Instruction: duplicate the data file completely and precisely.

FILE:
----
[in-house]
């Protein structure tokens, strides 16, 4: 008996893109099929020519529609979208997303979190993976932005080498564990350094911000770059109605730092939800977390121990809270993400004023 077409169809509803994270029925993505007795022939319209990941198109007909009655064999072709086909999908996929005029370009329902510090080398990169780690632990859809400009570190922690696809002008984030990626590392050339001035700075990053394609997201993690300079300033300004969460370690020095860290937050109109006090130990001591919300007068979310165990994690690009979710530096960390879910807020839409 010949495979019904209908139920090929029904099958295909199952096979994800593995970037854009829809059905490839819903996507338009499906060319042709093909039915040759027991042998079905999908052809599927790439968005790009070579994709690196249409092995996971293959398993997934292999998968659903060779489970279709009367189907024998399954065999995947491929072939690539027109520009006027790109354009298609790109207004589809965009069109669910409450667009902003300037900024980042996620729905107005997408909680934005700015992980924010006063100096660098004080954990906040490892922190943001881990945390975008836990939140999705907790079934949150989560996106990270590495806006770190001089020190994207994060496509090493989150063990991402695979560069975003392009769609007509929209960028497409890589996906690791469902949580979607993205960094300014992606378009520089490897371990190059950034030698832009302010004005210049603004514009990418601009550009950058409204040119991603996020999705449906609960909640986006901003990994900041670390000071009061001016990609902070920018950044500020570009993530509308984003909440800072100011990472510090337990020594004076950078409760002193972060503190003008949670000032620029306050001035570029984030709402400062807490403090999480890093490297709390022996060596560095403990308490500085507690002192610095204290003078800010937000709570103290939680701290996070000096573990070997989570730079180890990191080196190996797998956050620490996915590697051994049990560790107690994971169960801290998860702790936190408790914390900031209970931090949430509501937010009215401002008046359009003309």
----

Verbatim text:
[in-house]
């Protein structure tokens, strides 16, 4: 008996893109099929020519529609979208997303979190993976932005080498564990350094911000770059109605730092939800977390121990809270993400004023 077409169809509803994270029925993505007795022939319209990941198109007909009655064999072709086909999908996929005029370009329902510090080398990169780690632990859809400009570190922690696809002008984030990626590392050339001035700075990053394609997201993690300079300033300004969460370690020095860290937050109109006090130990001591919300007068979310165990994690690009979710530096960390879910807020839409 010949495979019904209908139920090929029904099958295909199952096979994800593995970037854009829809059905490839819903996507338009499906060319042709093909039915040759027991042998079905999908052809599927790439968005790009070579994709690196249409092995996971293959398993997934292999998968659903060779489970279709009367189907024998399954065999995947491929072939690539027109520009006027790109354009298609790109207004589809965009069109669910409450667009902003300037900024980042996620729905107005997408909680934005700015992980924010006063100096660098004080954990906040490892922190943001881990945390975008836990939140999705907790079934949150989560996106990270590495806006770190001089020190994207994060496509090493989150063990991402695979560069975003392009769609007509929209960028497409890589996906690791469902949580979607993205960094300014992606378009520089490897371990190059950034030698832009302010004005210049603004514009990418601009550009950058409204040119991603996020999705449906609960909640986006901003990994900041670390000071009061001016990609902070920018950044500020570009993530509308984003909440800072100011990472510090337990020594004076950078409760002193972060503190003008949670000032620029306050001035570029984030709402400062807490403090999480890093490297709390022996060596560095403990308490500085507690002192610095204290003078800010937000709570103290939680701290996070000096573990070997989570730079180890990191080196190996797998956050620490996915590697051994049990560790107690994971169960801290998860702790936190408790914390900031209970931090949430509501937010009215401002008046359009003309």